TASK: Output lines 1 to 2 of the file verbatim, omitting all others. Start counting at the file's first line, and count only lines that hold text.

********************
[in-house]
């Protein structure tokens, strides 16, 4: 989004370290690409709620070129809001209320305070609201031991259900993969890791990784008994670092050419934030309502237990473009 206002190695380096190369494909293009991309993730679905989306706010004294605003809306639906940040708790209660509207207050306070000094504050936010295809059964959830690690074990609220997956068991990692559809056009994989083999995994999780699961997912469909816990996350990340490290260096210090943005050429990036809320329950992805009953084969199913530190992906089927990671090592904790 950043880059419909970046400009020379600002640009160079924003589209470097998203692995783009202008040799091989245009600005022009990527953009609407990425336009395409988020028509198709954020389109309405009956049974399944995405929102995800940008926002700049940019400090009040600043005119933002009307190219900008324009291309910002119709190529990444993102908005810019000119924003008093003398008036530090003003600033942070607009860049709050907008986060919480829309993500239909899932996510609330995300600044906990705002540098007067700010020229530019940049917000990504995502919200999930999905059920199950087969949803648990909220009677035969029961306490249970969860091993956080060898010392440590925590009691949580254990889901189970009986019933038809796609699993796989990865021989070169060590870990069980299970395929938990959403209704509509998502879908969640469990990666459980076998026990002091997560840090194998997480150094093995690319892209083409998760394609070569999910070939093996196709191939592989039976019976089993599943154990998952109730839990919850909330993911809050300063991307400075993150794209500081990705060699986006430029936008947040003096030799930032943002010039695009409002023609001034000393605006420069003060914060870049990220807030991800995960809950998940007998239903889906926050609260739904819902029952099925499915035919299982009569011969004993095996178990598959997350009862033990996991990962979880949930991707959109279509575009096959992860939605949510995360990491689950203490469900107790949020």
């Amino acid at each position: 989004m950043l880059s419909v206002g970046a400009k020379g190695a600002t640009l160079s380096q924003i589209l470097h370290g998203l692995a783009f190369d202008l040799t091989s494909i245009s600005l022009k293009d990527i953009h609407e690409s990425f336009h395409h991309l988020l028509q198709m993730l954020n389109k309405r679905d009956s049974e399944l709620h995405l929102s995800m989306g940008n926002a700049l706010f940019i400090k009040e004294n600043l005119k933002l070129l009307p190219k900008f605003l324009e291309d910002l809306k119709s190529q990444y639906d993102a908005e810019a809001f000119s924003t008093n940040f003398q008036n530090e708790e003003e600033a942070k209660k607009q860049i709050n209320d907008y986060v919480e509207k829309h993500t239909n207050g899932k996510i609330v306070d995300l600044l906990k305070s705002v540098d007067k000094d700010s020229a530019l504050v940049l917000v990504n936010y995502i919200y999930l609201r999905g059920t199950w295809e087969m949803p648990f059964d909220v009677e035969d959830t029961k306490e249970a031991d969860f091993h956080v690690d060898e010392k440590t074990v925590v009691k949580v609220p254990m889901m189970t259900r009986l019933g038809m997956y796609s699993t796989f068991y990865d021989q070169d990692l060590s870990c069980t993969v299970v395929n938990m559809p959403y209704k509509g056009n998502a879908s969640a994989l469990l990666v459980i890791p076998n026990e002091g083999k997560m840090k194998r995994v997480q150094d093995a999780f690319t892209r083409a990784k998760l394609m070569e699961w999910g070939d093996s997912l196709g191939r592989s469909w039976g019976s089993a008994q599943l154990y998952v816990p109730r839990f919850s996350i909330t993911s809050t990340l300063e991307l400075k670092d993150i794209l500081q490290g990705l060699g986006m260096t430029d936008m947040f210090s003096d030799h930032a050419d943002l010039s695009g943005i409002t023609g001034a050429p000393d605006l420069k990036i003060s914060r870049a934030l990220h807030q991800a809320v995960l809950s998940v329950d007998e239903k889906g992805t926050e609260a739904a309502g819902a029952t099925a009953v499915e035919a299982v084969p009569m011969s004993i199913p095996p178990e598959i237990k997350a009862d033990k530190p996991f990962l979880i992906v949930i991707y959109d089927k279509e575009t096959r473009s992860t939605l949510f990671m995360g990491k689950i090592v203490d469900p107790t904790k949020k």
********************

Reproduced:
[in-house]
């Protein structure tokens, strides 16, 4: 989004370290690409709620070129809001209320305070609201031991259900993969890791990784008994670092050419934030309502237990473009 206002190695380096190369494909293009991309993730679905989306706010004294605003809306639906940040708790209660509207207050306070000094504050936010295809059964959830690690074990609220997956068991990692559809056009994989083999995994999780699961997912469909816990996350990340490290260096210090943005050429990036809320329950992805009953084969199913530190992906089927990671090592904790 950043880059419909970046400009020379600002640009160079924003589209470097998203692995783009202008040799091989245009600005022009990527953009609407990425336009395409988020028509198709954020389109309405009956049974399944995405929102995800940008926002700049940019400090009040600043005119933002009307190219900008324009291309910002119709190529990444993102908005810019000119924003008093003398008036530090003003600033942070607009860049709050907008986060919480829309993500239909899932996510609330995300600044906990705002540098007067700010020229530019940049917000990504995502919200999930999905059920199950087969949803648990909220009677035969029961306490249970969860091993956080060898010392440590925590009691949580254990889901189970009986019933038809796609699993796989990865021989070169060590870990069980299970395929938990959403209704509509998502879908969640469990990666459980076998026990002091997560840090194998997480150094093995690319892209083409998760394609070569999910070939093996196709191939592989039976019976089993599943154990998952109730839990919850909330993911809050300063991307400075993150794209500081990705060699986006430029936008947040003096030799930032943002010039695009409002023609001034000393605006420069003060914060870049990220807030991800995960809950998940007998239903889906926050609260739904819902029952099925499915035919299982009569011969004993095996178990598959997350009862033990996991990962979880949930991707959109279509575009096959992860939605949510995360990491689950203490469900107790949020």